The Boutelle-Day Poetry Center has launched “The Poem I Wish I Had Read,” a video series that features poets discussing works they wish they had been exposed to as teenagers, in the hopes of connecting local high school students with contemporary poetry.
Read Smith’s plans for the fall 2021 semester.
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A Rich Resource for Teaching
Museum collection inspires faculty across the curriculum
In true liberal arts fashion, the Smith College Museum of Art (SCMA) is a resource for experience-based teaching and learning across a variety of disciplines, including archaeology and film studies.
“Even though I spend a lot of time in the field with my students, taking them to the museum gets us out of the traditional classroom even more,” says Bosiljka Glumac, professor of geosciences. Glumac created her Archaeological Geology of Rock Art and Stone Artifacts class, which encompasses geology and archaeology, specifically to make use of SCMA’s rich collection. Students survey art made of stone, noting what stone was used and why. Glumac’s class often studies the ancient Egyptian sculpture Jackal Headed God Anubis, circa 1386–1349 BCE, one of the oldest works in the SCMA’s collection. “We not only think about scientific information related to the object,” she says, “but also how and why this information is presented to the general public, and what might be some effective ways to learn from museum displays.”
Alex Keller, professor of film and media studies and director of the Kahn Institute, teaches both black box and white cube moving images—films made for theaters or those intended to be viewed in a museum setting. She calls the museum one of Smith’s greatest assets and uses the museum itself as a work of art in her teaching.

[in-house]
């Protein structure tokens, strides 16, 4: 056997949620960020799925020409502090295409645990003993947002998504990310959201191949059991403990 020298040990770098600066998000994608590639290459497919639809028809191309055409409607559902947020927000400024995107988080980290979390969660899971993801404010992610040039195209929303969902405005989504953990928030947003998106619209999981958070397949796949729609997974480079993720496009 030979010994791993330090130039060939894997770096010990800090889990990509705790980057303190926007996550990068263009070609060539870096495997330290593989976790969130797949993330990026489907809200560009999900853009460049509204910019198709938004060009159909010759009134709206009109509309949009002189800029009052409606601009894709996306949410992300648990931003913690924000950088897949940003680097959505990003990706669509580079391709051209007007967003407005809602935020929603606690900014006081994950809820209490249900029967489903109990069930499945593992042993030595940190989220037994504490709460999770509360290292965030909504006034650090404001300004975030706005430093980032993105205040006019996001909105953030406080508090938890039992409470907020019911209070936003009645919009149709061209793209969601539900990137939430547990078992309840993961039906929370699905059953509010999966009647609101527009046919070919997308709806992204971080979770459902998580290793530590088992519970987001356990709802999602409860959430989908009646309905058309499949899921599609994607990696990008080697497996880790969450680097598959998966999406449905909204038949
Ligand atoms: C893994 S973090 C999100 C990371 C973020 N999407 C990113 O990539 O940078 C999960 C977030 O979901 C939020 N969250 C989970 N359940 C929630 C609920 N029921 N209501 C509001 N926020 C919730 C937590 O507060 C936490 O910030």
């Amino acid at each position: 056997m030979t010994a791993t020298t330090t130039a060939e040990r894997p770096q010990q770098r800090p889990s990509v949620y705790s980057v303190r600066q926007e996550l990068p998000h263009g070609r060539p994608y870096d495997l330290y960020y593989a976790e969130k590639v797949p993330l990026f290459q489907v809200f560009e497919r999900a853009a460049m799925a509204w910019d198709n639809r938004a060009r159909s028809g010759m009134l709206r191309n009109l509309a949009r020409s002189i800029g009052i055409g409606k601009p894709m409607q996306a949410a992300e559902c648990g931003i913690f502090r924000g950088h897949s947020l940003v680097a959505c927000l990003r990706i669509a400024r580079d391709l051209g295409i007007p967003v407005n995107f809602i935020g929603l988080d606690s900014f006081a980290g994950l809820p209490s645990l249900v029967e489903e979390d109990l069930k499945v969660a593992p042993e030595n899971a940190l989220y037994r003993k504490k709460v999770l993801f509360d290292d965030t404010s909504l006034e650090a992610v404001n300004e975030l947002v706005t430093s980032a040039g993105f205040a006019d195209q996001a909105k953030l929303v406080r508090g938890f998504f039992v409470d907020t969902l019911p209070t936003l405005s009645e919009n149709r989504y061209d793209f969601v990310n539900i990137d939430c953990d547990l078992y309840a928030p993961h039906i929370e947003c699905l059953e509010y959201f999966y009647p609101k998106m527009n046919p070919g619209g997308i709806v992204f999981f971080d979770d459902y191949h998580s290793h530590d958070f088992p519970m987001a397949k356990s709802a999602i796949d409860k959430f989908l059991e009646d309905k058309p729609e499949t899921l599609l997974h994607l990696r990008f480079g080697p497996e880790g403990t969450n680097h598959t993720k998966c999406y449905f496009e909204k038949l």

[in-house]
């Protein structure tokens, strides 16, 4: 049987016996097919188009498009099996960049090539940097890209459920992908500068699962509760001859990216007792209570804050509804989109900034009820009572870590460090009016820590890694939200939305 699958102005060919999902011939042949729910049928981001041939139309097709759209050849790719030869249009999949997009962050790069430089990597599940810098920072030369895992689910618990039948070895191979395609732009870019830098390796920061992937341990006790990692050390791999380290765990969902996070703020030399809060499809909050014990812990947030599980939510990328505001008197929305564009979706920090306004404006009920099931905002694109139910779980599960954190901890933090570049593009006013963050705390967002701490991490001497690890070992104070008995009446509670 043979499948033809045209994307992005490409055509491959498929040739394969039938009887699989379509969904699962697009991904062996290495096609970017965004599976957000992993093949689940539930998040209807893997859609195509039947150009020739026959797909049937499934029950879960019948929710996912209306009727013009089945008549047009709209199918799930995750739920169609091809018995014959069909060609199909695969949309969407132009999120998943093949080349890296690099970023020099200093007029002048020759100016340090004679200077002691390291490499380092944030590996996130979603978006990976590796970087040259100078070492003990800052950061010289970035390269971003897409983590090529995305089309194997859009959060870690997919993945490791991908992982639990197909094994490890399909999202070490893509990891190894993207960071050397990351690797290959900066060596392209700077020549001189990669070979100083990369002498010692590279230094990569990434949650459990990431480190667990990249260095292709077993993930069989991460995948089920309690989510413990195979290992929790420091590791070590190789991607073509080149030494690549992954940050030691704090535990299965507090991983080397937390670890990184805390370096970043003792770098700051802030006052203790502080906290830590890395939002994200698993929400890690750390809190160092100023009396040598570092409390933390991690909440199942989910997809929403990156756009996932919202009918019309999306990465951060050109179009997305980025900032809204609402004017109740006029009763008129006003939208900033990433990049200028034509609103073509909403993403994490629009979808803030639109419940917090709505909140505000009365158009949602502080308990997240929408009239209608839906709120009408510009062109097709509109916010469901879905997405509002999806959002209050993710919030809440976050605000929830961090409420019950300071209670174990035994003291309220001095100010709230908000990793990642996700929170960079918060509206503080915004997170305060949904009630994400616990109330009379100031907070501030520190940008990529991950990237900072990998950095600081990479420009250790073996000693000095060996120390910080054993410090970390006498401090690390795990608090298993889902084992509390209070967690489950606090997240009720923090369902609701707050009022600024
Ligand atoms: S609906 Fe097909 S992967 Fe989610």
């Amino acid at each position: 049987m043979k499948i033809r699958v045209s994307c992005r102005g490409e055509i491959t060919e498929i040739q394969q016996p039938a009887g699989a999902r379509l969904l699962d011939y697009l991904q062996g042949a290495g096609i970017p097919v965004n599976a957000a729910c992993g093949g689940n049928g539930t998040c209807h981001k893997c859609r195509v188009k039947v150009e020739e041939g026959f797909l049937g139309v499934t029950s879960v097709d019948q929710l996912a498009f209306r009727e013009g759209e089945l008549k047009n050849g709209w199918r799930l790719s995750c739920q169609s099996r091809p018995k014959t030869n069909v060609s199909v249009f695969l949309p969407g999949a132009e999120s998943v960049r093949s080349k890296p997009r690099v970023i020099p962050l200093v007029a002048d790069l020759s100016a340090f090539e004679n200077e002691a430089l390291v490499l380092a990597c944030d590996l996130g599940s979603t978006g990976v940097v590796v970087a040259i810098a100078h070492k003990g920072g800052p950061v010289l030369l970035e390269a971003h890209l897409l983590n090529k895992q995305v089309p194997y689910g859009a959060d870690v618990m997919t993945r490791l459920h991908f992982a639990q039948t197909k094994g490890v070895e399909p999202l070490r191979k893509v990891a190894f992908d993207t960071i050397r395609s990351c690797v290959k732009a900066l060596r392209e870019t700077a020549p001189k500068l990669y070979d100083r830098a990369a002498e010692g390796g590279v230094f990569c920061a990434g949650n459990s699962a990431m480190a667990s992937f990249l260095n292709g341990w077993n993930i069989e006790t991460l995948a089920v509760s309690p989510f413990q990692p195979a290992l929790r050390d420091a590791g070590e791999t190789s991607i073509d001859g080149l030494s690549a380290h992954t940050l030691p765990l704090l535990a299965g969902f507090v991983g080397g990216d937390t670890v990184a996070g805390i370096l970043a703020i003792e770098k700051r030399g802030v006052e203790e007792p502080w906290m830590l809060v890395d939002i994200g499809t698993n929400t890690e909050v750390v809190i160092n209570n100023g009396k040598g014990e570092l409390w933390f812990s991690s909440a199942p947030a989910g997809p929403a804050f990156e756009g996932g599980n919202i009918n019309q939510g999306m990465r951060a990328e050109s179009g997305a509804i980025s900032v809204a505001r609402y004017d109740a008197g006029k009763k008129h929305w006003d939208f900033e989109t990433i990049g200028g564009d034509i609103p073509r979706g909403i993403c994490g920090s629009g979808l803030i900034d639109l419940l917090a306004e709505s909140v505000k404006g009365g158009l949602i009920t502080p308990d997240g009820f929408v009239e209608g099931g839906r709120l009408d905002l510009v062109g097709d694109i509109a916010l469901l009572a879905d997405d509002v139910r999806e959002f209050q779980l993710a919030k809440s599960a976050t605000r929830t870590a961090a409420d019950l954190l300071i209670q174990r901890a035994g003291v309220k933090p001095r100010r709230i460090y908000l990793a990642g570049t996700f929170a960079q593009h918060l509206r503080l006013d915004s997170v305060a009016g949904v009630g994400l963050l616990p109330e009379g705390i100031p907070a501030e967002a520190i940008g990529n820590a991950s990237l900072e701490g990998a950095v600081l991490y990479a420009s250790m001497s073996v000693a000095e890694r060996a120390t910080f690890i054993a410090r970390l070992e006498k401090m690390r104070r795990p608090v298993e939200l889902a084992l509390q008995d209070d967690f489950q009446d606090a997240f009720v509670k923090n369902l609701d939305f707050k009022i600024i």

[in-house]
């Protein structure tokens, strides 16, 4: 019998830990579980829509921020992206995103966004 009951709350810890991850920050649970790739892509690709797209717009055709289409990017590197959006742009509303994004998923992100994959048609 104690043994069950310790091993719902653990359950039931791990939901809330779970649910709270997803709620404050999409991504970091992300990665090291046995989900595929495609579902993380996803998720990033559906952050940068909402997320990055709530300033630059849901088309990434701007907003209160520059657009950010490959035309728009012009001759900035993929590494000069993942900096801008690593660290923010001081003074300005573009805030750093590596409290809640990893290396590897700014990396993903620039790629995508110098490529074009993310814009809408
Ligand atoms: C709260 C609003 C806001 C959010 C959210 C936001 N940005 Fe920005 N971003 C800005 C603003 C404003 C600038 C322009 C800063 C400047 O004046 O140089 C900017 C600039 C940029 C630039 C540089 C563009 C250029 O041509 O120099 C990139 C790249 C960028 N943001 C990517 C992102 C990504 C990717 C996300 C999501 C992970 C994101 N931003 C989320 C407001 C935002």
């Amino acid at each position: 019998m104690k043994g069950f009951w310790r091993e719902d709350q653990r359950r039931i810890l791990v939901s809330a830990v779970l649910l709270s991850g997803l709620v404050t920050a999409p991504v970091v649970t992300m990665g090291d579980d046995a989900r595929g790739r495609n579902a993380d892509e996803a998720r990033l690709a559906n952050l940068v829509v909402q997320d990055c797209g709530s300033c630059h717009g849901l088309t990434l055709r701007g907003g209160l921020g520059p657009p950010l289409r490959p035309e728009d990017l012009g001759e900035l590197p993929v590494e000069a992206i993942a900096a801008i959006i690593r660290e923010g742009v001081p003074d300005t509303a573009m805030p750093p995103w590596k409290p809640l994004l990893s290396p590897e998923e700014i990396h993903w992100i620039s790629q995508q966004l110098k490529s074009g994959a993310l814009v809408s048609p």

In Keller’s Women in American Cinema course, the class studies the 1999 film Boys Don’t Cry, based on the life of American trans man Brandon Teena. Her class then compares it to the smaller experimental film She Gone Rogue on the same topic, which is part of the SCMA collection. Further, SCMA curators join the class to discuss the experimental film’s significance to the museum. “They talk about how they acquired it, how they exhibited it originally and what the reception of the work was like,” Keller says. “That gives our students a whole other perspective.”
Glumac says the museum not only expands her students’ thinking but also inspires her own approach to teaching. “The museum encourages me to be creative in my thinking, teaching and research,” she says. “As a scientist, I can’t stop imagining new ways of interacting with the museum, and I feel that I never leave the museum the same as when I walked in.”
This story appears in the Winter 2020-21 issue of the Smith Alumnae Quarterly.